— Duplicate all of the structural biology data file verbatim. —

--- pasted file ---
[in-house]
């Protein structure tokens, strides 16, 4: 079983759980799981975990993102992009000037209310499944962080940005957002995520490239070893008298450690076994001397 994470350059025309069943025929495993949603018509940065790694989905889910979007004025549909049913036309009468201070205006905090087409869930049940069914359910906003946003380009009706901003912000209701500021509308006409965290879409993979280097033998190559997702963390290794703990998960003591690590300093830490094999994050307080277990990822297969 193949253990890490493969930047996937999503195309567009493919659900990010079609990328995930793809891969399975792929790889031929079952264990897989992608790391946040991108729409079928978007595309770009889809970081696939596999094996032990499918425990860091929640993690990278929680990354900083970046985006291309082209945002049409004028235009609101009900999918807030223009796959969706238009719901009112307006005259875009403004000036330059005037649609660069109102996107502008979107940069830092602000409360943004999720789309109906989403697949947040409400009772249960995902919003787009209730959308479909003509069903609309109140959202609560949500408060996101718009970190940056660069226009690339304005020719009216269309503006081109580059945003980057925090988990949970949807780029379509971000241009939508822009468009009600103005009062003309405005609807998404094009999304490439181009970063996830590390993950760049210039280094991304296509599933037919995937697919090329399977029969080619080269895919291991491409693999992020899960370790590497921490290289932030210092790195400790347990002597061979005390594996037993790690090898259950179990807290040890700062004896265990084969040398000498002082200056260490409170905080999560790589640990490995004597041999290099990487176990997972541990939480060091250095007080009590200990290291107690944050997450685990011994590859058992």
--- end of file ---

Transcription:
[in-house]
């Protein structure tokens, strides 16, 4: 079983759980799981975990993102992009000037209310499944962080940005957002995520490239070893008298450690076994001397 994470350059025309069943025929495993949603018509940065790694989905889910979007004025549909049913036309009468201070205006905090087409869930049940069914359910906003946003380009009706901003912000209701500021509308006409965290879409993979280097033998190559997702963390290794703990998960003591690590300093830490094999994050307080277990990822297969 193949253990890490493969930047996937999503195309567009493919659900990010079609990328995930793809891969399975792929790889031929079952264990897989992608790391946040991108729409079928978007595309770009889809970081696939596999094996032990499918425990860091929640993690990278929680990354900083970046985006291309082209945002049409004028235009609101009900999918807030223009796959969706238009719901009112307006005259875009403004000036330059005037649609660069109102996107502008979107940069830092602000409360943004999720789309109906989403697949947040409400009772249960995902919003787009209730959308479909003509069903609309109140959202609560949500408060996101718009970190940056660069226009690339304005020719009216269309503006081109580059945003980057925090988990949970949807780029379509971000241009939508822009468009009600103005009062003309405005609807998404094009999304490439181009970063996830590390993950760049210039280094991304296509599933037919995937697919090329399977029969080619080269895919291991491409693999992020899960370790590497921490290289932030210092790195400790347990002597061979005390594996037993790690090898259950179990807290040890700062004896265990084969040398000498002082200056260490409170905080999560790589640990490995004597041999290099990487176990997972541990939480060091250095007080009590200990290291107690944050997450685990011994590859058992």